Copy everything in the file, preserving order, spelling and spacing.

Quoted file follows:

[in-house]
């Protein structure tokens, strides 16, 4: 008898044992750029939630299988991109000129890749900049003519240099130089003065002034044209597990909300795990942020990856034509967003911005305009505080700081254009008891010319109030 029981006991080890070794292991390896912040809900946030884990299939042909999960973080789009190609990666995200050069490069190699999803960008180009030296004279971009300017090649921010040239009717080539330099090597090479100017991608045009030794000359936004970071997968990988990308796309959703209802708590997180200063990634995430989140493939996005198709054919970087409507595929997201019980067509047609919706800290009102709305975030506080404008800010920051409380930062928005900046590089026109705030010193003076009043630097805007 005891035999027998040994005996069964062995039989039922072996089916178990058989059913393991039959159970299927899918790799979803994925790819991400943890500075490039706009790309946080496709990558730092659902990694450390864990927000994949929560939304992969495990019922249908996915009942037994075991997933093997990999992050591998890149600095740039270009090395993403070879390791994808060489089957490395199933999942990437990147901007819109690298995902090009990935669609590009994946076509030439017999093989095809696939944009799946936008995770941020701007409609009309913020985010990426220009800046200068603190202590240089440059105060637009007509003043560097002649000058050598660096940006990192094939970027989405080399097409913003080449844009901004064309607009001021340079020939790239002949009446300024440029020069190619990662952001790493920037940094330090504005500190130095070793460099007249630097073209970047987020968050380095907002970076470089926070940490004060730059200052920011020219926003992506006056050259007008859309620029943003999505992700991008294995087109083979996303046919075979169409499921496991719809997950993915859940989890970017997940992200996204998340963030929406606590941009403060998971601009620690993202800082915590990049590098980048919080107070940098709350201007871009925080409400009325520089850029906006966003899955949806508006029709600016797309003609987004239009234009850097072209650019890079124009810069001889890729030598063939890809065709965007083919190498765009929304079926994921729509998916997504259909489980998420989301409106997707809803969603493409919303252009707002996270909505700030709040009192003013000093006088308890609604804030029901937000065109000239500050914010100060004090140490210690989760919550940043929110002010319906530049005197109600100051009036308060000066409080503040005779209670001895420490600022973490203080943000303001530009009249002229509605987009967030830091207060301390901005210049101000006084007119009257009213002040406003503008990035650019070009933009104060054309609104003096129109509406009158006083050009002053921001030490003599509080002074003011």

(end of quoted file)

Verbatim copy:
[in-house]
């Protein structure tokens, strides 16, 4: 008898044992750029939630299988991109000129890749900049003519240099130089003065002034044209597990909300795990942020990856034509967003911005305009505080700081254009008891010319109030 029981006991080890070794292991390896912040809900946030884990299939042909999960973080789009190609990666995200050069490069190699999803960008180009030296004279971009300017090649921010040239009717080539330099090597090479100017991608045009030794000359936004970071997968990988990308796309959703209802708590997180200063990634995430989140493939996005198709054919970087409507595929997201019980067509047609919706800290009102709305975030506080404008800010920051409380930062928005900046590089026109705030010193003076009043630097805007 005891035999027998040994005996069964062995039989039922072996089916178990058989059913393991039959159970299927899918790799979803994925790819991400943890500075490039706009790309946080496709990558730092659902990694450390864990927000994949929560939304992969495990019922249908996915009942037994075991997933093997990999992050591998890149600095740039270009090395993403070879390791994808060489089957490395199933999942990437990147901007819109690298995902090009990935669609590009994946076509030439017999093989095809696939944009799946936008995770941020701007409609009309913020985010990426220009800046200068603190202590240089440059105060637009007509003043560097002649000058050598660096940006990192094939970027989405080399097409913003080449844009901004064309607009001021340079020939790239002949009446300024440029020069190619990662952001790493920037940094330090504005500190130095070793460099007249630097073209970047987020968050380095907002970076470089926070940490004060730059200052920011020219926003992506006056050259007008859309620029943003999505992700991008294995087109083979996303046919075979169409499921496991719809997950993915859940989890970017997940992200996204998340963030929406606590941009403060998971601009620690993202800082915590990049590098980048919080107070940098709350201007871009925080409400009325520089850029906006966003899955949806508006029709600016797309003609987004239009234009850097072209650019890079124009810069001889890729030598063939890809065709965007083919190498765009929304079926994921729509998916997504259909489980998420989301409106997707809803969603493409919303252009707002996270909505700030709040009192003013000093006088308890609604804030029901937000065109000239500050914010100060004090140490210690989760919550940043929110002010319906530049005197109600100051009036308060000066409080503040005779209670001895420490600022973490203080943000303001530009009249002229509605987009967030830091207060301390901005210049101000006084007119009257009213002040406003503008990035650019070009933009104060054309609104003096129109509406009158006083050009002053921001030490003599509080002074003011």